Analysis shows that energy tariffs are becoming more expensive, as some of the cheapest energy deals are being removed from the energy market, alongside standard tariff price increases from small and mid-sized suppliers.
Some of the big six suppliers (British Gas, SSE, E.ON and EDF) have promised a freeze in prices until Spring.
What happens when the price freezes thaw?
One of those suppliers, EDF, has already committed to raising electricity prices by 8.4% when the freeze is over in March.
The provider’s standard variable tariff will rise by 8.4% on electricity but its gas prices have been cut by 5.2%. This will add approximately £13 to a household’s dual fuel bill and equals a total additional payment of £24 million for its standard variable customers.
In light of EDF raising prices, there is concern that potential price rises are on the cards for the other big six suppliers. The price freezes from other big six suppliers British Gas, SSE and E.ON are also due to come to an end in the spring.
If you’re on a standard variable tariff, now could be the best time to switch and fix your rates so you’re unaffected by any further price hikes.
The cheapest fixed deals are leaving the market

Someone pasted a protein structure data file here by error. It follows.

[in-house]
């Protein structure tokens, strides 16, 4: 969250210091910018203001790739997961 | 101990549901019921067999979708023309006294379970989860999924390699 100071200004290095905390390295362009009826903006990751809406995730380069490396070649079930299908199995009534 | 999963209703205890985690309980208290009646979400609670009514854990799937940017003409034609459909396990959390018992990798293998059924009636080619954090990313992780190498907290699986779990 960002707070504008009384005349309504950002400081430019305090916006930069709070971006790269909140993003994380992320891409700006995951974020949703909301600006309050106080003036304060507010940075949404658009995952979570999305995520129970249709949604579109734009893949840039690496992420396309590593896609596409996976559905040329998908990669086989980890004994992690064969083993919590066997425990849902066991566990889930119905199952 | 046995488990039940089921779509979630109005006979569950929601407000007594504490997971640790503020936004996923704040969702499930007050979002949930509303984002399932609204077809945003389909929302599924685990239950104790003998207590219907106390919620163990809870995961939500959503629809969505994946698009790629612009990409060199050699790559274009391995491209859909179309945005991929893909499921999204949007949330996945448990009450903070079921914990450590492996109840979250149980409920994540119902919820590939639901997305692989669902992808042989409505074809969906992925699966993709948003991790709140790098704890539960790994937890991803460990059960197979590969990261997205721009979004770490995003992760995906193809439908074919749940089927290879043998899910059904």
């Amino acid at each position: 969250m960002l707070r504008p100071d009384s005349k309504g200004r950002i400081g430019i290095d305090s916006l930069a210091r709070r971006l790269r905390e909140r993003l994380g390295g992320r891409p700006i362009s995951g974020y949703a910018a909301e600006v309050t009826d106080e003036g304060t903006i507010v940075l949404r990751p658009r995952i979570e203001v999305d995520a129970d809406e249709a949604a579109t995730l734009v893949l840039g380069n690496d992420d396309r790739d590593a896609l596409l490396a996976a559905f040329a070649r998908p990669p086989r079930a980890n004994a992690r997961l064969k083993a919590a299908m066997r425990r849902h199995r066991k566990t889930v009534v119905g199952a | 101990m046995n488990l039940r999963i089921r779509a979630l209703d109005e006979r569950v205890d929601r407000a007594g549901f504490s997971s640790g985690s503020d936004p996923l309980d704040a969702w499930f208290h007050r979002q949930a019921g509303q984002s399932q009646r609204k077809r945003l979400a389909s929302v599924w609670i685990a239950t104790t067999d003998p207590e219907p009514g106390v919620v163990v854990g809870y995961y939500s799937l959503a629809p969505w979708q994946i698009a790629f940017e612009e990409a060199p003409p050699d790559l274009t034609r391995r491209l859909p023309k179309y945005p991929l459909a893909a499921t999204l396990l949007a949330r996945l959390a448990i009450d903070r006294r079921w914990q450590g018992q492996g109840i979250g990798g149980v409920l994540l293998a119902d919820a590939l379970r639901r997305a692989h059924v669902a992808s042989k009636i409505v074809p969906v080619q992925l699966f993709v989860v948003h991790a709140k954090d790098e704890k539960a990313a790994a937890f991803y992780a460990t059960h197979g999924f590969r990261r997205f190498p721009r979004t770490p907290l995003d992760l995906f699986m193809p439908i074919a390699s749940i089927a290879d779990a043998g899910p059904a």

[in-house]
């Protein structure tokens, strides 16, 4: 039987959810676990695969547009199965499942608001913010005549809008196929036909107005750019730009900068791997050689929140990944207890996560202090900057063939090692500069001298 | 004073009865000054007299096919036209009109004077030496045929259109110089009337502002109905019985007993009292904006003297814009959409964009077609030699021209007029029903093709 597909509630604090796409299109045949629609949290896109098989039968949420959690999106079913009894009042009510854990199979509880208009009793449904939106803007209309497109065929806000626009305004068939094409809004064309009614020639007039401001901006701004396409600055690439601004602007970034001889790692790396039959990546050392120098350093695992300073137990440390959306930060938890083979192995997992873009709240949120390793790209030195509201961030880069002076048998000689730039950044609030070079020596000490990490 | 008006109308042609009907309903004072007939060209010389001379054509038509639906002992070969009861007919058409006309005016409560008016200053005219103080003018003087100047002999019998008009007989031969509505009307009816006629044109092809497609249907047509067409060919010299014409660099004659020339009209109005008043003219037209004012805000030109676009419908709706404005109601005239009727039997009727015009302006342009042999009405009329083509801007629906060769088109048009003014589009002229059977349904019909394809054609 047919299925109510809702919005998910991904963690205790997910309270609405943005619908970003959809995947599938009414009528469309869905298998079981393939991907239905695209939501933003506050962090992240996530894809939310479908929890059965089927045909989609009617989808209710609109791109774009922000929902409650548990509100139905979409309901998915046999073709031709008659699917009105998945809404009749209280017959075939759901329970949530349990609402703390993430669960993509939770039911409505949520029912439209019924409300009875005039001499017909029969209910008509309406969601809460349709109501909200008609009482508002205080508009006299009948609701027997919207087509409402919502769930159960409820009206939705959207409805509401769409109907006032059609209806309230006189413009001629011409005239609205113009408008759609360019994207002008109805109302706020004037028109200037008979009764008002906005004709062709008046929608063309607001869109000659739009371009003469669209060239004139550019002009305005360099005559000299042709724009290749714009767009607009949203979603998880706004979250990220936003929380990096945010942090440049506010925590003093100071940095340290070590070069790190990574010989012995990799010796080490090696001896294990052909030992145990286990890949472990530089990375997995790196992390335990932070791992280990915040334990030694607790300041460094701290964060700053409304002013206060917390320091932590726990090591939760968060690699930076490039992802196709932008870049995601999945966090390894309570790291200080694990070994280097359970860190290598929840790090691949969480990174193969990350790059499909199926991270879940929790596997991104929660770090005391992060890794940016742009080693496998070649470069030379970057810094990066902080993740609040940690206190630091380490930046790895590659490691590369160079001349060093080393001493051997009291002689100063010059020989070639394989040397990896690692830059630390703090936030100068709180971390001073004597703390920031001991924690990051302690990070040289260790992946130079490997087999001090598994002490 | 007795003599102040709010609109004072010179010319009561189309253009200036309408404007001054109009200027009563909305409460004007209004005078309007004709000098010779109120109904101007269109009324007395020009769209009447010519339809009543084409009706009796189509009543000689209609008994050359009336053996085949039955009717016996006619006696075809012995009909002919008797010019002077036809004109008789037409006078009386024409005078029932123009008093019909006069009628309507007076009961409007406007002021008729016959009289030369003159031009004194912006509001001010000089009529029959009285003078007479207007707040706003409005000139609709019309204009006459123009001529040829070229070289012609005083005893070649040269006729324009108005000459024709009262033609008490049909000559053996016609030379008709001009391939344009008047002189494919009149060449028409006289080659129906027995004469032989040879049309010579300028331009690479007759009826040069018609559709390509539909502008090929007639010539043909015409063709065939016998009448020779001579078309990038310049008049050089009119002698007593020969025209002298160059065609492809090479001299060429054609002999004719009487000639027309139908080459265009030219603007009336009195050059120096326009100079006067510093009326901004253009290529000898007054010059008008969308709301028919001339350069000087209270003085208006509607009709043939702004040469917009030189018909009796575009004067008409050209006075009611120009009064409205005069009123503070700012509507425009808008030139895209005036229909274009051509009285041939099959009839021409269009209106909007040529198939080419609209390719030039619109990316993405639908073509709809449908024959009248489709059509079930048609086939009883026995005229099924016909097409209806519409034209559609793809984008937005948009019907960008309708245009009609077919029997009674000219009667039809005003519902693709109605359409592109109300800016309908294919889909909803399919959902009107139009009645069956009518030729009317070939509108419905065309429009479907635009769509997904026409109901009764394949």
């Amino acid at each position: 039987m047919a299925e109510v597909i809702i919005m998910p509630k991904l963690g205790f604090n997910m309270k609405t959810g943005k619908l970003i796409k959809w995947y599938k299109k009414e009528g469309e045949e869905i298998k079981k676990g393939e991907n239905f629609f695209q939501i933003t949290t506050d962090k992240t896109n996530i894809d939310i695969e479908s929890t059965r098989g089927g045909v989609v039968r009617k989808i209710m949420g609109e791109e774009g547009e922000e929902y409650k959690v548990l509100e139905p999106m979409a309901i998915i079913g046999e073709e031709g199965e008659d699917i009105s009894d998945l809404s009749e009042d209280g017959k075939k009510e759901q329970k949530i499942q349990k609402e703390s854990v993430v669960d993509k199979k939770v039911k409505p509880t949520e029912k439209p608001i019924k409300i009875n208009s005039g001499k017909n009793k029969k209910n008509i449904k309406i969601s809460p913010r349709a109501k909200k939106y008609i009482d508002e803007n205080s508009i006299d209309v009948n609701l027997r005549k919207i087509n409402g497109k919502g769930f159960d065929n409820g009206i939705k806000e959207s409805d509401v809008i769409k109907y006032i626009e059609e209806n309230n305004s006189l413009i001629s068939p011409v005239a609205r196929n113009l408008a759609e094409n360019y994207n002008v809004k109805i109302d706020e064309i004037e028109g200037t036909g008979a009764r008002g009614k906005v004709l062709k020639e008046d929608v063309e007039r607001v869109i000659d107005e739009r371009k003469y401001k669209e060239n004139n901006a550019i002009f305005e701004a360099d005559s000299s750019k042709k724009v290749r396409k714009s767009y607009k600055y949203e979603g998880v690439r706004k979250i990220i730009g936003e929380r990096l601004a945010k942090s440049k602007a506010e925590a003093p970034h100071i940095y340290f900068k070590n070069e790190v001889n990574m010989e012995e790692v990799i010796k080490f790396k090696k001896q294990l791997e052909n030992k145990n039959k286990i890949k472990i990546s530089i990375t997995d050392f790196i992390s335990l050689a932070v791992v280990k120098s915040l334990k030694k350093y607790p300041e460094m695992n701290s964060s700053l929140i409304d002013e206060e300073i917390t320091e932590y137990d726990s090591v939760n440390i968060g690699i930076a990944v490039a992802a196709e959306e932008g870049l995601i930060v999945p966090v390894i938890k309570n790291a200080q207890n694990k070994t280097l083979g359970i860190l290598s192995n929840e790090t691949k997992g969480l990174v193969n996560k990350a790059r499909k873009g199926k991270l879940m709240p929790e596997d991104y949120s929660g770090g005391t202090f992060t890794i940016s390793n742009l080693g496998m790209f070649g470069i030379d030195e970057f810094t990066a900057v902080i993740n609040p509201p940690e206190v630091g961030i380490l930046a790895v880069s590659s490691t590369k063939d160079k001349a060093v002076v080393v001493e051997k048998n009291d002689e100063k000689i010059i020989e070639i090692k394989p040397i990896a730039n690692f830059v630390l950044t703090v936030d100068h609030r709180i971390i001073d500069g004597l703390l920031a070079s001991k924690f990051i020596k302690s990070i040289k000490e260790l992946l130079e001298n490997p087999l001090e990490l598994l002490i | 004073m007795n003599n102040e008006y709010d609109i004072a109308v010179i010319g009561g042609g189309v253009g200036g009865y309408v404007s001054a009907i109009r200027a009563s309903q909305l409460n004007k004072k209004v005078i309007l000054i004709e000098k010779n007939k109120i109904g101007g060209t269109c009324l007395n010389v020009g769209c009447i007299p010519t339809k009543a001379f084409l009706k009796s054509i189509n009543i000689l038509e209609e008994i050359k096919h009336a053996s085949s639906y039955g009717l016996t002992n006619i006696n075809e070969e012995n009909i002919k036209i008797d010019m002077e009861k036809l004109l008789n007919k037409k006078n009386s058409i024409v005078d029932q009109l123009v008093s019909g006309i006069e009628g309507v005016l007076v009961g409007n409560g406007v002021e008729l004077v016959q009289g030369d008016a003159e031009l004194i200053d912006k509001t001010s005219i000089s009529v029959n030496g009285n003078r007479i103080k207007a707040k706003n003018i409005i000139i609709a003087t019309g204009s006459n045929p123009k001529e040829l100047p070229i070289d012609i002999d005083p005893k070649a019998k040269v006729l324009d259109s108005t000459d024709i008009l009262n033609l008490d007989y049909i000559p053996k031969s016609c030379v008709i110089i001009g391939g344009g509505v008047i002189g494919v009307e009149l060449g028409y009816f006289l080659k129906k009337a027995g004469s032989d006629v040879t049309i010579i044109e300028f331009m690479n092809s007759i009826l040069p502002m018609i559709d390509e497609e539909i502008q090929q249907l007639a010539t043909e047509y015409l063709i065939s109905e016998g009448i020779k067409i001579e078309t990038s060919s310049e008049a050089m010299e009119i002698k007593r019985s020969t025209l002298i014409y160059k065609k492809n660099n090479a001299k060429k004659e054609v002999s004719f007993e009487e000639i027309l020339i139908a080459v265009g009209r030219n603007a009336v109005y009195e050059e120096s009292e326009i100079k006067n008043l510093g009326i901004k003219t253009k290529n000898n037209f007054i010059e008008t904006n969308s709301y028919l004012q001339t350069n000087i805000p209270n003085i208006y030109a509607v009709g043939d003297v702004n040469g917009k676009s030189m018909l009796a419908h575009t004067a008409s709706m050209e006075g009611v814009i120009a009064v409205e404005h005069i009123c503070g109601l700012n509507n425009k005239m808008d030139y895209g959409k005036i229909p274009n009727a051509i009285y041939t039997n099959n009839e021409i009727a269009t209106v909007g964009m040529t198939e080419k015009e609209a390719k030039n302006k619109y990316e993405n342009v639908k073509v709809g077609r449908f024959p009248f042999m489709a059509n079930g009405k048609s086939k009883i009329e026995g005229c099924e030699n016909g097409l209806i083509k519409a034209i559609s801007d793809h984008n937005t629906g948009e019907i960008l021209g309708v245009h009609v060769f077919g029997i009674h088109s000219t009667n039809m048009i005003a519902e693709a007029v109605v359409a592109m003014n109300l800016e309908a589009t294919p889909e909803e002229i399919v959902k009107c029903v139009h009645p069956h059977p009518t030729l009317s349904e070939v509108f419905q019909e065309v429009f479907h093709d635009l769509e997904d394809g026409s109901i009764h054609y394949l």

uSwitch research has seen how the cheapest energy deal on the market in July 2016 was IRESA’s Flex 1 tariff, costing £734 per year. Today, the cheapest deal is IRESA’s Flex 4 tariff, which, at £834, represents a 14% increase in six months.
Meanwhile, five of the big six energy suppliers have also hiked the price of their cheapest tariffs by an average of 16% or £135 since September. The cheapest deal on offer from E.ON has increased the most significantly by a staggering 26%, from a £760 per year tariff available in September 2016 to a £959 tariff today.
This is followed by SSE, whose cheapest fixed deal was £782 in September and is now £970. With a difference of £143 between the average big six cheapest deal and the cheapest fixed deal on the market, there are significant savings to be made by shopping around.